Japanese street view

We have been inviting you all to ask the artists and team here questions (absolutely anything!) relating to our practice, and have been sharing these in our monthly mailouts.

Realising how hard it is to get our answers into a couple of sentences, we have decided to publish the full unadulterated versions here in our blog posts.

 

Artist Ju Row Farr responds to Katy’s question:

“How do you choose what you are going to work on next; is there a particular thing that grabs you or that you look for?”

 

In some ways this is very simple to answer; people that we have wanted to work with for a long time – or who we have worked with in the past – pop up at the right time and we try to grab the opportunity. It might be presenters, curators or communities.  This is just as true with certain contexts, locations, media and ideas that we have unfinished business with, that we want to return to.  It might be the need to go smaller next time, for a change of pace or scale, or it might be an ambition that allows us to reach farther and harder.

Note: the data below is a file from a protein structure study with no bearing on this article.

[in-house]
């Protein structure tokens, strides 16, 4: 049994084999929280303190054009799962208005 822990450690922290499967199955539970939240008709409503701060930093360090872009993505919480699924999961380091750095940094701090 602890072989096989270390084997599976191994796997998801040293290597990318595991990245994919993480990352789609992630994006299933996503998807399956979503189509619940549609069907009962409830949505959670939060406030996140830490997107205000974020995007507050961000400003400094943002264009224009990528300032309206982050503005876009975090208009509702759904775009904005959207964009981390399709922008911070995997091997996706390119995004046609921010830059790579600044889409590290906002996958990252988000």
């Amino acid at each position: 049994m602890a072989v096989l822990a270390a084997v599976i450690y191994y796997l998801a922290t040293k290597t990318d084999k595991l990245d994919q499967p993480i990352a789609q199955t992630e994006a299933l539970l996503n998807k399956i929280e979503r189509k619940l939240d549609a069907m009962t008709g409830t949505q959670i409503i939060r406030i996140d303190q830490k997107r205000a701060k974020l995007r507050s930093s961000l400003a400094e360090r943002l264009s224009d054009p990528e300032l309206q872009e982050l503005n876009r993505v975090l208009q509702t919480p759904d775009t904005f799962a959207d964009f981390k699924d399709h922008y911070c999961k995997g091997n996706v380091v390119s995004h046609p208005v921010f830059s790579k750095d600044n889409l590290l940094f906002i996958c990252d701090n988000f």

But it is like a perfect storm really and because there are three artists, we have to take an initial take on the project before going to the wider team and checking other commitments along with our overall focus for the next few years.

There seems to have to be some inherent tensions or contradictions or moral dilemmas in an idea or context that we are all drawn towards, and it often feels like posing and solving problems is central to the way we work.

An idea could be routed in the historic or futuristic, documentary or fiction, but it always needs to point towards or be relevant to the challenges of contemporary life – it needs to matter to us now and hopefully other people living now.

As much as interesting places/spaces/topographies, we are looking for opportunities to be able to lead us and our audiences into new imaginary head spaces.  We want to grow; we want to go to places real and invisible that we have not been to before.  And sometimes this is returning.

We like to try shapes and forms we’ve not made before, or combinations, we don’t have a hierarchy around cultural formats or disciplines and even though this is difficult in many many ways, it’s one of the things at excites us most.  This time it’s a parade, last time is was a live streamed interactive feature film.

And, I think, that sums it up really, we gravitate towards ideas, forms, people, situations that stretch our brains, almost to the point of it feeling impossible sometimes and sometimes it is and sometimes we fail.  But we keep on grabbing, hungry to do something with each other, with others we know and others we do not. And of course, when you grab at some point you need to let go, yes is always easier for us than no.

 

 

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